On Wednesday, November 1, 2023 at the age of 70, David (Dave) Derksen, of Stephenfield, MB was called home to be with the Lord.
He is remembered by his loving wife Nita, his four children: Darrell (Sherri) Derksen, Brian (Danielle) Derksen, Corinne Derksen, Angela (Justin) Klassen and his eight grandchildren: Jeff, Chad, Russell, Shane, Maddison, Hailey, Jace and Nevaeh. Dave was predeceased by his parents, John and Helena (nee Dyck) Derksen, stepmom, Helen Bergen (nee Paetkau) and his brother, John Derksen.
Dad was born on July 9th, 1953 in Miami, MB to his parents John and Helena Derksen. As a child he attended school in Roseisle and then in Miami until grade 8. It was then, that he decided to rather work on his parent’s farm, choring pigs and cows for them. Around the age of 16 he convinced his dad to buy a square baler, with a plan to bale flax straw. Later on, Dad got a construction job in Winnipeg with Abe Friesen building houses. Abe would pick him up for work since he didn’t own a car at this time. Dad eventually rented a piece of farmland, seeded it with oats, hired someone to combine it and piled it in the yard, as he didn’t have a bin to store them. He sold those oats and used the money to buy his first car - a green dodge dart. Before turning 20, in 1973, he began trucking for Kleysen Transport, hauling sugar beets and logs. Soon afterwards, he bought two pieces of land known as the Dundas and Stephenfield farms, which were the start of his grain farming career. In the spring of 1975 at the age of 22, he was baptized in the Stephenfield Sommerfeld Church. That fall on September 14, Dad married our mom, Nita Unger. Shortly after, he got a new job hauling cattle and pigs for Dave Epp. With that income, he bought a super 90 Massey Ferguson tractor to further his farming. Dad seeded his first fields with that tractor together with a small pony express drill and hired out the combining, while both dad and mom baled flax straw. In the spring of 1979, Dad welcomed his first child, Darrell. That year was full of firsts, which included building a heated workshop, buying a 3-ton flat bed truck, and a bale wagon. Five years following in 1984, his second child, Brian was born. His third child, Corinne was born in 1991 and 18 months later in 1993, his fourth child, Angela, was born. Through hard work and determination, the farmyard experienced many changes and expansions over the years following. In 1997, he and mom built a new house and moved in during the summer of 1998. Throughout his farming career, Dad had a special place for animals. Whether it was pigs, cows, horses, cats, or dogs, dad loved having them around, doing chores or just watching them be. Since his stroke in 2018, tending to his cows was something that Dad still thoroughly enjoyed, and this also kept him going.
Dad was many things to many people. He was a husband to our mom, a father to us kids, a grandfather to his grandchildren, a Sunday School teacher and a friend to many near and far. Some things that Dad taught us were to have good work ethic and to never give up. This was evident when he used to say there was no such thing as ‘can’t’. If he set his mind to something, he was determined to see it through. Dad’s farm was a large passion for him. This passion started when he was young and continued throughout his life. Whether it was his land or his cattle, he preferred to be close to home and didn’t feel the need to travel far. Dad was an inventor at heart. He enjoyed the challenge of making gadgets to make a task easier to complete. This included many things, from making a pipe apple picker to welding a homemade front-end loader. Dad enjoyed a variety of things. He loved a good family baseball game, fishing even when there wasn’t much catching, evening wiener roasts and playing a game of pool. Dad also enjoyed watching the Dukes of Hazzard with his grandkids, playing crokinole and card games, driving to look at his crops and watching his cows eat. Dad’s favourite beach was what he called his plastic beach (aka having a bath in the jacuzzi). He also loved being goofy. Whether it was making funny faces at his grandkids, or wearing gift bags on his head, he enjoyed getting a reaction. Dad had some wild adventures over the years. These included being chased up the mix mill by an angry boar, directing a bison stampede through the yard, dodging an ostrich on the way to church, and creating his own version of a rodeo in his cow pen. There was never a shortage of exciting things going on at the farm. Dad had the gift of falling asleep. He could fall asleep anywhere, almost anytime, in almost any position. It could be across two chairs, at the kitchen table with his head kinked over, during a concert, while visiting, or on the floor in a sunny spot. For him, snacking while driving would often be necessary to stay awake.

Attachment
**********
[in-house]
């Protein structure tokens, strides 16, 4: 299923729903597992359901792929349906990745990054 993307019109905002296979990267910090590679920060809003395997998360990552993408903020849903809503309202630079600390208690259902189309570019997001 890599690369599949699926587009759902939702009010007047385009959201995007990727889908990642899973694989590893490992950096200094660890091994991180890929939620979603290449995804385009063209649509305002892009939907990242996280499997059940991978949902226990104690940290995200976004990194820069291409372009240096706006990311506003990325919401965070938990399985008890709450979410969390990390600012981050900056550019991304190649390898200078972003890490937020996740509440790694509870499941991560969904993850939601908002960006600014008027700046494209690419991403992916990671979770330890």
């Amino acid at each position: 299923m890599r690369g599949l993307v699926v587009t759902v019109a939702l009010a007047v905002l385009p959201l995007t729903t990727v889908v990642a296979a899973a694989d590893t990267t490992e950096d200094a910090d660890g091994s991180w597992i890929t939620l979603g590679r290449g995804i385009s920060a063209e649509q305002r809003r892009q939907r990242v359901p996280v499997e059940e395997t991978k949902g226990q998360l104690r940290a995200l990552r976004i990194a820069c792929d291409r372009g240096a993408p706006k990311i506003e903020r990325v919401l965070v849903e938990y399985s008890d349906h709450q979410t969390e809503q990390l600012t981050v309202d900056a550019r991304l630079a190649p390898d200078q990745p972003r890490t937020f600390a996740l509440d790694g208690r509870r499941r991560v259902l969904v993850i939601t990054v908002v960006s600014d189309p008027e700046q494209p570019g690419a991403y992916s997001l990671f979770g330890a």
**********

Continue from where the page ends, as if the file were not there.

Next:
One of Dad’s main characteristics was that he had a heart for other people. Whether it was inviting a truck driver in for lunch, talking to the person behind him in line, visiting people in the hospital or penitentiary, or talking to strangers on the phone; no matter who they were, he made an effort to get to know them and share his faith with them. And last, but most importantly, Dad’s faith was held very close to him. He would spend many hours reading the Bible, listening to Christian speakers, and sharing the gospel with all those around him. Dad recognized his own need of salvation. He relied on God to give him the strength he needed to overcome any challenges. He knew that one day his faith would become sight and he would meet Jesus, face to face. Dad will be remembered and missed by many. We draw strength and comfort in knowing that Dad is where he has always longed to be, in the presence of his Lord and Saviour.